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Tyler

Much Ado about Nothing (2012)

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The Wrap:

It's much ado about something.
Joss Whedon has directed, adapted, cast and filmed an entire movie -- an adaptation of Shakespeare's "Much Ado About Nothing" -- in secret, TheWrap has learned.Whedon, who created "Buffy the Vampire Slayer" and "Angel" and wrote and directed Marvel's upcoming "The Avengers," wrote and directed the movie, an individual close to the project told TheWrap Sunday night.

On Sunday night, a website appeared announcing that Whedon's "Much Ado About Nothing," which it says is "based on a play," has completed principal photography. Two people close to the project confirmed that Whedon had indeed filmed a secret movie, and only announced it on Sunday nigh



The movie's website features this picture and not much else.


image001.jpg

 


It's the side effects that save us.
--The National, "Graceless"
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Wow.

Just last week, I mentioned to a friend (who happens to be cast in Seattle Pacific's upcoming stage show of this) that I was hoping we'd see a better film version of this play than the Branagh version sometime soon. Maybe this will be it.


P.S.  I COULD BE WRONG.

 

Takin' 'er easy for all you sinners at lookingcloser.org. Also abiding at Facebook and Twitter.

 

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Wow.

Just last week, I mentioned to a friend (who happens to be cast in Seattle Pacific's upcoming stage show of this) that I was hoping we'd see a better film version of this play than the Branagh version sometime soon. Maybe this will be it.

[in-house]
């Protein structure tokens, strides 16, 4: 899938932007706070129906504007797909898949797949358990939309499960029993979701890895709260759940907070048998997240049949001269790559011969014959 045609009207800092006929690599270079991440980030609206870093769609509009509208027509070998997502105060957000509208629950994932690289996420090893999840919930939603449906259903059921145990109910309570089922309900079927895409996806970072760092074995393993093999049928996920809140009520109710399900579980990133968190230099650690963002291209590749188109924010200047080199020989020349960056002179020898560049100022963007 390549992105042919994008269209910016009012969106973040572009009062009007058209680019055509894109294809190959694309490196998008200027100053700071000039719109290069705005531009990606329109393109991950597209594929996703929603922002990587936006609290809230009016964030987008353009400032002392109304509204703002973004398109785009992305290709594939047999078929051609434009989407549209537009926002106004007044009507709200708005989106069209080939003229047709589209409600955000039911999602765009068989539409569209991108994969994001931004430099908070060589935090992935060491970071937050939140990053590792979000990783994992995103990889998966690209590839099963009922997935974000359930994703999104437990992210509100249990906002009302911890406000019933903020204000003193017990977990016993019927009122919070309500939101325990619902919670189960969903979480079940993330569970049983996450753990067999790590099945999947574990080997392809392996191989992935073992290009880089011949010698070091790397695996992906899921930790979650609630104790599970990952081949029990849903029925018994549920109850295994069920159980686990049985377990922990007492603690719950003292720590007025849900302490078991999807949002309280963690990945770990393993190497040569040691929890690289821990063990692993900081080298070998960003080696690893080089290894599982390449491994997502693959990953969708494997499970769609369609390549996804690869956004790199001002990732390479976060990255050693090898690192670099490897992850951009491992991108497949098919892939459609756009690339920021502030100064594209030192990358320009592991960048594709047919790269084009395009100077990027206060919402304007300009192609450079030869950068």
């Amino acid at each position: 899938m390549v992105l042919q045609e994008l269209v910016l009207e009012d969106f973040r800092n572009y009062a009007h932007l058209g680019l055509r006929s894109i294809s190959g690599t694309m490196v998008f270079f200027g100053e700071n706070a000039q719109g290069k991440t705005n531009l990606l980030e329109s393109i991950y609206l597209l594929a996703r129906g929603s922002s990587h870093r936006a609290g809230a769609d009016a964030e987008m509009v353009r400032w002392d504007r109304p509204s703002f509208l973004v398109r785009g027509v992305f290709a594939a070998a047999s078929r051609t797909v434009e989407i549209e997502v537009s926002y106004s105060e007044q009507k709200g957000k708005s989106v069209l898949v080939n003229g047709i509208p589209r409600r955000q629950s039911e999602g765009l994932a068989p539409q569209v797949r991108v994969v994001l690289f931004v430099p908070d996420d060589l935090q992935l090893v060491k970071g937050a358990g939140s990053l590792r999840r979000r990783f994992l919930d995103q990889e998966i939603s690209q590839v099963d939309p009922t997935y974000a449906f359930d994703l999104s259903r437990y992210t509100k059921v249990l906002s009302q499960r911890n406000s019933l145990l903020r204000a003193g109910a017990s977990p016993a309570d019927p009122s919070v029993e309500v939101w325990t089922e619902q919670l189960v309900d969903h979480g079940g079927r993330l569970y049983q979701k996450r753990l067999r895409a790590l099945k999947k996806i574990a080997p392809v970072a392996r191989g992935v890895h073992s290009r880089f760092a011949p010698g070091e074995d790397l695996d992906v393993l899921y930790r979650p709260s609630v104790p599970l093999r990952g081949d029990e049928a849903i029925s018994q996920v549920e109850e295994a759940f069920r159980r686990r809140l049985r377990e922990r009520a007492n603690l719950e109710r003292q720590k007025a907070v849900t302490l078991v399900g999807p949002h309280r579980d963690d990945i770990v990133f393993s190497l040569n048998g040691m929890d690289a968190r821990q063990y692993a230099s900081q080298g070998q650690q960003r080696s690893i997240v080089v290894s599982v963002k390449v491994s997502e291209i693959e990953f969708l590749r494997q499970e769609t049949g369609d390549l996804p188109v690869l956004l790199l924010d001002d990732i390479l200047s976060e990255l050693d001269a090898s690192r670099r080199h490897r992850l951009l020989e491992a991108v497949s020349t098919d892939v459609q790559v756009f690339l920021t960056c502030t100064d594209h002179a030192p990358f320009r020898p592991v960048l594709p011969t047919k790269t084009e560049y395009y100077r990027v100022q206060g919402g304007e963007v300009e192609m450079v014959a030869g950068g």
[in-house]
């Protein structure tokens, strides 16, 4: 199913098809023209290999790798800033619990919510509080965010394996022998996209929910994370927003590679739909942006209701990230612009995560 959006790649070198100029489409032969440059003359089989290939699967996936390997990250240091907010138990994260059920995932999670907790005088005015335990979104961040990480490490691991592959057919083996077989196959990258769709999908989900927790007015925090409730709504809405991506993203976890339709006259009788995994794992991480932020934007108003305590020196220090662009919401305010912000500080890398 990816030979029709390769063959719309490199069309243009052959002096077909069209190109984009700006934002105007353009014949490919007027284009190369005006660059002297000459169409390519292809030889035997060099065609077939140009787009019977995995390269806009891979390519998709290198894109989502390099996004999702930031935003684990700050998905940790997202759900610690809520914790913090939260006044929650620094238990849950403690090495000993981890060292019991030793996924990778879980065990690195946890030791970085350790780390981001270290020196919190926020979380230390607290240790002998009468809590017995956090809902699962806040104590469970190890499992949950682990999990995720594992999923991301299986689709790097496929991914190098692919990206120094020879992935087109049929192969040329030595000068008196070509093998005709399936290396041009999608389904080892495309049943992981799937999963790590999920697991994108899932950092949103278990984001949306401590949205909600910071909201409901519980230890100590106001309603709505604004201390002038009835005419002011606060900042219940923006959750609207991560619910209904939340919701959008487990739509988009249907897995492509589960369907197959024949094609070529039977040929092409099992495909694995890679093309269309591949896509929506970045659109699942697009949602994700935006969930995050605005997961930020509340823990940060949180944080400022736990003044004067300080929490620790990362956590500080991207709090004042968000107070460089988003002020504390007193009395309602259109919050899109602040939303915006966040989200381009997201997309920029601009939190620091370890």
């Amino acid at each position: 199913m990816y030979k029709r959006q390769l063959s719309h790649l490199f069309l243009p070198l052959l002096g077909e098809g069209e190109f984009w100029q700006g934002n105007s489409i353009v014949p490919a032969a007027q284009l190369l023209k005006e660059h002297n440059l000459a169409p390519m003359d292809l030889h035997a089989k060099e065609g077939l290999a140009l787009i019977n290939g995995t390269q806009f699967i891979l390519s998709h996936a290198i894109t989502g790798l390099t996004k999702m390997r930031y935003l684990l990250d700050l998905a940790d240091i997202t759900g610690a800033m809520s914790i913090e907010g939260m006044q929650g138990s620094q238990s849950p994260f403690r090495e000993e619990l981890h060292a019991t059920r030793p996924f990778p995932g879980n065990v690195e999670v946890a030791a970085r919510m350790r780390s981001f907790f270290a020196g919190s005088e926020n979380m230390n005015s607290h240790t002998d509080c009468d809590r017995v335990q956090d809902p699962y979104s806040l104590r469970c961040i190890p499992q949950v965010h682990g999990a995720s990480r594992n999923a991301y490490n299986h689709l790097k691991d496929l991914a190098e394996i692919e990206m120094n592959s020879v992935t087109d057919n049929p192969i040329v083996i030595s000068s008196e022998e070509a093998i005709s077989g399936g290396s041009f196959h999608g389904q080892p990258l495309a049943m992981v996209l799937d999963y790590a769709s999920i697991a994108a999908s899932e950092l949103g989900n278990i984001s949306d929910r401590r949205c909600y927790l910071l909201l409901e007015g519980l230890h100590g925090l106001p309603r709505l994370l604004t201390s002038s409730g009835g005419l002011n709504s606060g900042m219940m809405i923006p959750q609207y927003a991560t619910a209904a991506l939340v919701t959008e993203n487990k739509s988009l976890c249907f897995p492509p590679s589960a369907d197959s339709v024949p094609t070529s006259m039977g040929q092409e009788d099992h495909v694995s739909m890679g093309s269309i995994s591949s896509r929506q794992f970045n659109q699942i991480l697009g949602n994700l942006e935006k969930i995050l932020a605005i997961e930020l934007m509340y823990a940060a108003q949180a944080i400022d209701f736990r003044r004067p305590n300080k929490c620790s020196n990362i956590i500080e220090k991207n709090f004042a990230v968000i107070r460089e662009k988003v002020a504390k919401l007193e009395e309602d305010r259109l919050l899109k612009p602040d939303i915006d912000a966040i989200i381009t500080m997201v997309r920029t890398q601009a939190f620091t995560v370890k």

What's wrong with the Branagh version? I think it's great fun.


“I write because I don’t know what I think until I read what I say.” — Flannery O'Connor

Writing at the new Decent Films | Follow me on Twitter and Facebook

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Oh, it's fine. It has its moments. It's just, well, to borrow a phrase invented by one of my favorite critics, "mostly not great."

Henry V is the only Branagh film where I stop thinking about Branagh and get caught up in the Shakespeare.


P.S.  I COULD BE WRONG.

 

Takin' 'er easy for all you sinners at lookingcloser.org. Also abiding at Facebook and Twitter.

 

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Oh, it's fine. It has its moments. It's just, well, to borrow a phrase invented by one of my favorite critics, "mostly not great."

Ha ha ha. Okay, no, it's not great, but it's great fun -- at least, I think so. It's an exuberant, giddy romp, and while that may not be the only way to interpret this particular play, I think it's an entirely suitable way.

What's wrong with the Branagh version?

11250.jpg